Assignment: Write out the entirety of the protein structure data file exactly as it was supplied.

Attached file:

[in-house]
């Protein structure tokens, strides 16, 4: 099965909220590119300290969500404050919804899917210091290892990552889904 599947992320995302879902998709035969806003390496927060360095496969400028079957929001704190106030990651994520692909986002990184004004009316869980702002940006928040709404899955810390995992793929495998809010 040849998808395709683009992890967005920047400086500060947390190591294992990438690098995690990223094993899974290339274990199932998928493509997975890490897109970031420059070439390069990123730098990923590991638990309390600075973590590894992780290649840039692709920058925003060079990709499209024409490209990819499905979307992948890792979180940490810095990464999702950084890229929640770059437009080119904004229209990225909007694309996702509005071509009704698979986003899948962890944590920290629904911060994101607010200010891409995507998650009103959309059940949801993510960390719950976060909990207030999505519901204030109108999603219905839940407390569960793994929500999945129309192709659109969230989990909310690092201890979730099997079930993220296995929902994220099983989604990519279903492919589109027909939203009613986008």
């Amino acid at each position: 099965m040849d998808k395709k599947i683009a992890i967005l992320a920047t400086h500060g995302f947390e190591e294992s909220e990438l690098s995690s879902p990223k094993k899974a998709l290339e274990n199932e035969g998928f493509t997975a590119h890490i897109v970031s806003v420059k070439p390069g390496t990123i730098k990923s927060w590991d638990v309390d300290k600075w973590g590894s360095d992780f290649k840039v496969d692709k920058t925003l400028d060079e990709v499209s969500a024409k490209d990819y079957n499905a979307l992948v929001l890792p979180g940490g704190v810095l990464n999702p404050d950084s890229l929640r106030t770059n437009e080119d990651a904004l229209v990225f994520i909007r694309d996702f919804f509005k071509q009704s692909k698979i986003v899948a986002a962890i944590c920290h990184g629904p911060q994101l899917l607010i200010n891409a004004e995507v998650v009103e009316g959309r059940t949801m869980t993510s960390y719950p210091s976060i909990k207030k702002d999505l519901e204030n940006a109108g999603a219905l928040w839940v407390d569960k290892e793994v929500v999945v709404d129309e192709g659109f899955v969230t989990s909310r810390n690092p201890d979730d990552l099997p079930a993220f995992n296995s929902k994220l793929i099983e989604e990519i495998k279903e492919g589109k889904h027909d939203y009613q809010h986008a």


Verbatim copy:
[in-house]
């Protein structure tokens, strides 16, 4: 099965909220590119300290969500404050919804899917210091290892990552889904 599947992320995302879902998709035969806003390496927060360095496969400028079957929001704190106030990651994520692909986002990184004004009316869980702002940006928040709404899955810390995992793929495998809010 040849998808395709683009992890967005920047400086500060947390190591294992990438690098995690990223094993899974290339274990199932998928493509997975890490897109970031420059070439390069990123730098990923590991638990309390600075973590590894992780290649840039692709920058925003060079990709499209024409490209990819499905979307992948890792979180940490810095990464999702950084890229929640770059437009080119904004229209990225909007694309996702509005071509009704698979986003899948962890944590920290629904911060994101607010200010891409995507998650009103959309059940949801993510960390719950976060909990207030999505519901204030109108999603219905839940407390569960793994929500999945129309192709659109969230989990909310690092201890979730099997079930993220296995929902994220099983989604990519279903492919589109027909939203009613986008």
């Amino acid at each position: 099965m040849d998808k395709k599947i683009a992890i967005l992320a920047t400086h500060g995302f947390e190591e294992s909220e990438l690098s995690s879902p990223k094993k899974a998709l290339e274990n199932e035969g998928f493509t997975a590119h890490i897109v970031s806003v420059k070439p390069g390496t990123i730098k990923s927060w590991d638990v309390d300290k600075w973590g590894s360095d992780f290649k840039v496969d692709k920058t925003l400028d060079e990709v499209s969500a024409k490209d990819y079957n499905a979307l992948v929001l890792p979180g940490g704190v810095l990464n999702p404050d950084s890229l929640r106030t770059n437009e080119d990651a904004l229209v990225f994520i909007r694309d996702f919804f509005k071509q009704s692909k698979i986003v899948a986002a962890i944590c920290h990184g629904p911060q994101l899917l607010i200010n891409a004004e995507v998650v009103e009316g959309r059940t949801m869980t993510s960390y719950p210091s976060i909990k207030k702002d999505l519901e204030n940006a109108g999603a219905l928040w839940v407390d569960k290892e793994v929500v999945v709404d129309e192709g659109f899955v969230t989990s909310r810390n690092p201890d979730d990552l099997p079930a993220f995992n296995s929902k994220l793929i099983e989604e990519i495998k279903e492919g589109k889904h027909d939203y009613q809010h986008a």